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21 Dec 14 17:46

If we don’t change the way we produce and distribute energy; millions will be left behind.

The world is in trouble. Environmental degradation and the steady rise in greenhouse gas emissions, notably CO2, are driving climate change at a time when the world is struggling to meet the food, energy and resource needs of our growing global population.

The UN reckons that the world’s population, currently estimated at over 7 billion, will rise to 9 billion by 2050. The IEA calculates that this growth will translate into a doubling in world energy demand over that period.

Keeping pace with this growing demand for energy while mitigating or adapting to climate change is one of the key challenges world leaders will be looking to address as they work towards a global deal on climate at COP21 in Paris next year. Much of the groundwork for that deal started beginning of the month during the COP20 held in Lima (Peru).

A report published during COP20 by the Global Electricity Initiative (GEI), which I chair, shows that the world will have to fundamentally change the way in which we produce and consume electricity if we are to meet our climate goals and guarantee a sustainable future for all without compromising on economic growth and development.

The GEI was formed in 2012 when the World Energy Council (WEC) joined forces with the World Business Council for Sustainable Development (WBCSD) and the Global Sustainable Electricity Partnership (GSEP) to support electrical utilities’ efforts to ensure reliable electricity supply, improve energy access and mitigate or adapt the effects of climate change.

The report, based on survey data from CEOs of electricity companies in countries that together account for more than 80% of global installed generation capacity, reveals that:
- Universal access to electricity will not be achieved by the 2030 target date set by the United Nations Sustainable Energy for All (UNSE4ALL) under the current ‘business as usual’ scenarios. But it can happen if, and only if, government, industry and the international community undertake immediate concerted action.
- Utilities are investing heavily in new, renewable, carbon-free technologies. However, the world will have to continue to rely on fossil fuels for power generation for many decades.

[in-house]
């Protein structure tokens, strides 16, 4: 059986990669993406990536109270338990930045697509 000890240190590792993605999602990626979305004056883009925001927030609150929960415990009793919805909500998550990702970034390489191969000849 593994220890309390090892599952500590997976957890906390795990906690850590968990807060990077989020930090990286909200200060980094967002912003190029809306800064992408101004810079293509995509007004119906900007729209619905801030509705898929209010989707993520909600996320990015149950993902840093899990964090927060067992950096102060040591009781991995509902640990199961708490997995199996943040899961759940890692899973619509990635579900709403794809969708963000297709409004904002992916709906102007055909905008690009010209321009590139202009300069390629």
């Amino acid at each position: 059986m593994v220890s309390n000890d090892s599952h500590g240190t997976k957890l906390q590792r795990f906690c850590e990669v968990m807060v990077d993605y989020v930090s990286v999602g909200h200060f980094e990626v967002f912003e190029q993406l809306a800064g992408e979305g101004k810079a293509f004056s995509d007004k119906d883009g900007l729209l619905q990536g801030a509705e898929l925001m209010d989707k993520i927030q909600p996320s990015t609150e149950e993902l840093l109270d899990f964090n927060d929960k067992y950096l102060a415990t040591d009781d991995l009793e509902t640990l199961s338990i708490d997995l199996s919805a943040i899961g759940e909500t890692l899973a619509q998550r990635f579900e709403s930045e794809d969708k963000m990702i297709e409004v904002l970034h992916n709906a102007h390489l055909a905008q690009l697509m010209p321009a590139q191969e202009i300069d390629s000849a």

- Long-term thinking, stable and clear regulation, strong collective commitment and a realistic carbon price are required to redirect investment.
- Climate change is already a reality today and the focus will now be placed on adaptation as much as mitigation.
- Utilities are often exposed to contradictory expectations and signals from governments, industry, consumers and other stakeholders. As the electricity sector is still a regulated industry, clear and consistent messages and directions from the regulator are required.
- Ensuring security of electricity supply remains the number one priority for utilities.
- The energy-water nexus and competition for land are becoming major issues.

The GEI will now focus on a few selected topics emerging from this report, including regional integration, the energy-water nexus, the future fuel mix in the context of the increasing shares of renewables or the integration of intermittent renewables into the grid. Are there other risks the GEI should be looking at? What solutions do you see to meet our climate and energy challenges? Please add them as comments below or tweet them to me @JoubertPhilippe.

Link to the report:

Category: Climate/natural disasters: Climate change, Sustainable energy

1 Comment

Yuezhang Qu (Yvonne) - 23 Dec 2014, 3:04 p.m.

It is urgency for China take actions. Yvonne Qu

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